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Second Circuit again mentions Census Bureau’s prison miscount

by Peter Wagner, September 29, 2008  

A new opinion from the U.S. Court of Appeals for the Second Circuit makes clear that at least some members of court remain intrigued and concerned that basing legislative districts on Census counts of prison populations may constitute impermissible vote dilution.

Judge Calabresi, writing for a 3 judge panel wrote:

And there is often a significant geographic disparity with regard to groups that cannot vote. For example, in New York, many incarcerated prisoners come from urban centers but the census on which apportionment is based counts “incarcerated prisoners as residents of the communities in which they are incarcerated,” and thus may increase “upstate New York regions’ populations at the expense of New York City’s.”

Kalson v. Paterson No. 07-1243-cv 15 (2d Cir. September 9, 2008).

The Second Circuit is revisiting the issue it addressed in two en banc opinions from 2006. Muntaqim v. Coombe and Hayden v. Pataki challenged New York State’s practice of disenfranchising people in prison and people on parole, combined with historic and systemic discrimination in the criminal justice system, as violations of the Voting Rights Act. Neither lawsuit was successful, but the opinions raised the question of where people in prison reside for voting purposes and whether basing rural white legislative districts on non-resident Black prison populations amounts to impermissible vote dilution.

Muntaqim’s lawsuit against New York State’s election law was dismissed because prior to his incarceration he was a resident of California:

Only New York residents can register and vote in New York. New York Election Law section 5-102(1) provides that “[n]o person shall be qualified to register for and vote at any election unless he is . . . a resident of this state . . . for a minimum of thirty days next preceding such election.” New York Election Law section 1-104(22) defines “residence” for registration and voting purposes as “that place where a person maintains a fixed, permanent and principal home and to which he, wherever temporarily located, always intends to return.” Residence is critical since it is neither gained nor lost as a consequence of incarceration. Under both the New York Constitution and the New York Election Law, “no person shall be deemed to have gained or lost a residence, [for purposes of registering and/or voting] by reason of his or her presence or absence, while . . . confined in any public prison.” N.Y. Const. art. II, § 4; see also N.Y. Elec. Law § 5-104(1) (same). These provisions clearly establish that Muntaqim, a California resident, did not become a New York resident because of his incarceration in New York.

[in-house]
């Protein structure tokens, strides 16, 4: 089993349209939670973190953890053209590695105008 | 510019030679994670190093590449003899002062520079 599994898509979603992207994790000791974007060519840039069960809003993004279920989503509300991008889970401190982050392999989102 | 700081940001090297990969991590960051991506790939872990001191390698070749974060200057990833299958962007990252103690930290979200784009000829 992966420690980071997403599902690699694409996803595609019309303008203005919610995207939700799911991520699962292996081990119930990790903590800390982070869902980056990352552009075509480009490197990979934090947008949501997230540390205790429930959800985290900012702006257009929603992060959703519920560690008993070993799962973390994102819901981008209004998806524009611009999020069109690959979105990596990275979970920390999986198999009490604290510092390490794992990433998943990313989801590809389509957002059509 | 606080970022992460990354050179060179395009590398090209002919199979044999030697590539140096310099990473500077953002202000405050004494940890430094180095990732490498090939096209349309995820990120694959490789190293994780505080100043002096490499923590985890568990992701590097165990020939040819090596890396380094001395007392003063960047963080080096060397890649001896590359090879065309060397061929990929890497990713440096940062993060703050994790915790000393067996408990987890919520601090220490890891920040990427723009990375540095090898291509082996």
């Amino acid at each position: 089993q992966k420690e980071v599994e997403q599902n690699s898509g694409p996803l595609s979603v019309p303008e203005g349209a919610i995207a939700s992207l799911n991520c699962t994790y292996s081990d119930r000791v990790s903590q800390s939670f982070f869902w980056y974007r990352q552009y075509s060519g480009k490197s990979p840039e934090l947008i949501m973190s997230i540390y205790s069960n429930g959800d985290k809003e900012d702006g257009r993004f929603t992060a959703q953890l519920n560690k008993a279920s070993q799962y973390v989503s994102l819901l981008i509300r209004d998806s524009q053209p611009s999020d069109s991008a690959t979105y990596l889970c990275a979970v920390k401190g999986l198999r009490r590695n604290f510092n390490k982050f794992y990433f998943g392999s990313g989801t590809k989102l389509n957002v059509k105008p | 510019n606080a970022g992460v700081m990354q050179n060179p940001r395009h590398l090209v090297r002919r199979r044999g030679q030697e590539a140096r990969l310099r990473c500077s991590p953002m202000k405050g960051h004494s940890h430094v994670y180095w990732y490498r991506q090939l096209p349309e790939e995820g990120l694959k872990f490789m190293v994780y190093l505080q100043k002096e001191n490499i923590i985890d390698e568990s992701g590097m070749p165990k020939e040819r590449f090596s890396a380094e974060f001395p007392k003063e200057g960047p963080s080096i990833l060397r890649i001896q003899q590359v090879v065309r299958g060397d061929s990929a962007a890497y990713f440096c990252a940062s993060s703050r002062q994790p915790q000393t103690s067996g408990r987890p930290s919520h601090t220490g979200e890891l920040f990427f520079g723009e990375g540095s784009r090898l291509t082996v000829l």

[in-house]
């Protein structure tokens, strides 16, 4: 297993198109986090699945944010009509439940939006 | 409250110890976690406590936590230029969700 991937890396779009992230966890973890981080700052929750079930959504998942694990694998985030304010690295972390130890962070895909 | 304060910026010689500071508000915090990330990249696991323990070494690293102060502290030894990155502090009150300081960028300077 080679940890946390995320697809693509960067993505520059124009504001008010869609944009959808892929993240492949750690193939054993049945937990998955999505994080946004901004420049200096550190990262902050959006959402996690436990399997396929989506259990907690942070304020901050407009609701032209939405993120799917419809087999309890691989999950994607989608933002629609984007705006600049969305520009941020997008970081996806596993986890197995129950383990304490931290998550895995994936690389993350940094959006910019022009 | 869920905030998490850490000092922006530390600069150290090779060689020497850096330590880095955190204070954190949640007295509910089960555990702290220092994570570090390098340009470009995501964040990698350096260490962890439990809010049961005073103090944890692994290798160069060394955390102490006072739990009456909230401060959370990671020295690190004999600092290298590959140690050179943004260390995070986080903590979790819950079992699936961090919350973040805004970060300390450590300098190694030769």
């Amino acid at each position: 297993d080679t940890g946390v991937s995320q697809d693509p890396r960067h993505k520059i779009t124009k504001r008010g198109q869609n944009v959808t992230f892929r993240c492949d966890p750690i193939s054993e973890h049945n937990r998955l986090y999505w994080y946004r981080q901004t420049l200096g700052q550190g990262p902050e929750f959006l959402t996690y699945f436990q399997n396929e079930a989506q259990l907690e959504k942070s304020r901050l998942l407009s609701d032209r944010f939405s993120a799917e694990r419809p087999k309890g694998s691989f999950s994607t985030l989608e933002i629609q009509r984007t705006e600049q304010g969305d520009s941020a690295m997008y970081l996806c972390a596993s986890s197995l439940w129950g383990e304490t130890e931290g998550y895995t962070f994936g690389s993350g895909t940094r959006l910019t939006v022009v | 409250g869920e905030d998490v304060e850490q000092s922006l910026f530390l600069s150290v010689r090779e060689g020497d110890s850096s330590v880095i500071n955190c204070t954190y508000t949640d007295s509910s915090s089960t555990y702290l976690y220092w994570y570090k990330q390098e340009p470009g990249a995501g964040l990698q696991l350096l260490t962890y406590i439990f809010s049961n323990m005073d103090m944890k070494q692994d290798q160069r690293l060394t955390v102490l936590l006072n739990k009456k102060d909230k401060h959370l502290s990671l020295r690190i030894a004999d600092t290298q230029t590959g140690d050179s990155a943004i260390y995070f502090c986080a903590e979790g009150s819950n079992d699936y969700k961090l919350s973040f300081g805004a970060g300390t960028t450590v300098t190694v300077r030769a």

Muntaqim v. Coombe No. 01-7260-cv 6-7 (2nd Cir. May 4, 2006).

Hayden’s claim that New York’s felon disenfranchisement system was dismissed in a lengthy and split opinion by the 13 judge panel. But the court seized upon an issue raised in an amicus brief from the National Voting Rights Institute and the Prison Policy Initiative. We argued that New York State’s decision to used flawed Census counts that credit 43,740 mostly urban, Black and Latino prisoners to rural White Senate districts was one of the circumstances the court should considering when reviewing the Voting Rights Act claim.

The Court was clearly intrigued by this argument, and at oral argument questioned the Attorney General at length whether reliance on flawed Census counts to draw districts could in itself amount to impermissible vote dilution. In its written opinion, the court discussed the issue before directing the lower court to determine whether the prison miscount was properly raised and to rule on its merits. Unfortunately, the Hayden case did not properly state a claim, so the federal courts have not yet had an opportunity to decide the issue on the merits.

The New York Times summary of the first set of decisions is just as applicable now:

Just by calling attention to what amounted to a footnote in the advocates’ case, the judges almost seemed to be prodding the plaintiffs, and the lower court, to examine the case against counting prisoners where they are incarcerated in drawing legislative districts.

Sam Roberts, Court Asks if Residency Follows Inmates Up the River, New York Times, May 13, 2006


Note: Thank you to Brenda Wright at Demos for bringing the Kalson case to my attention.

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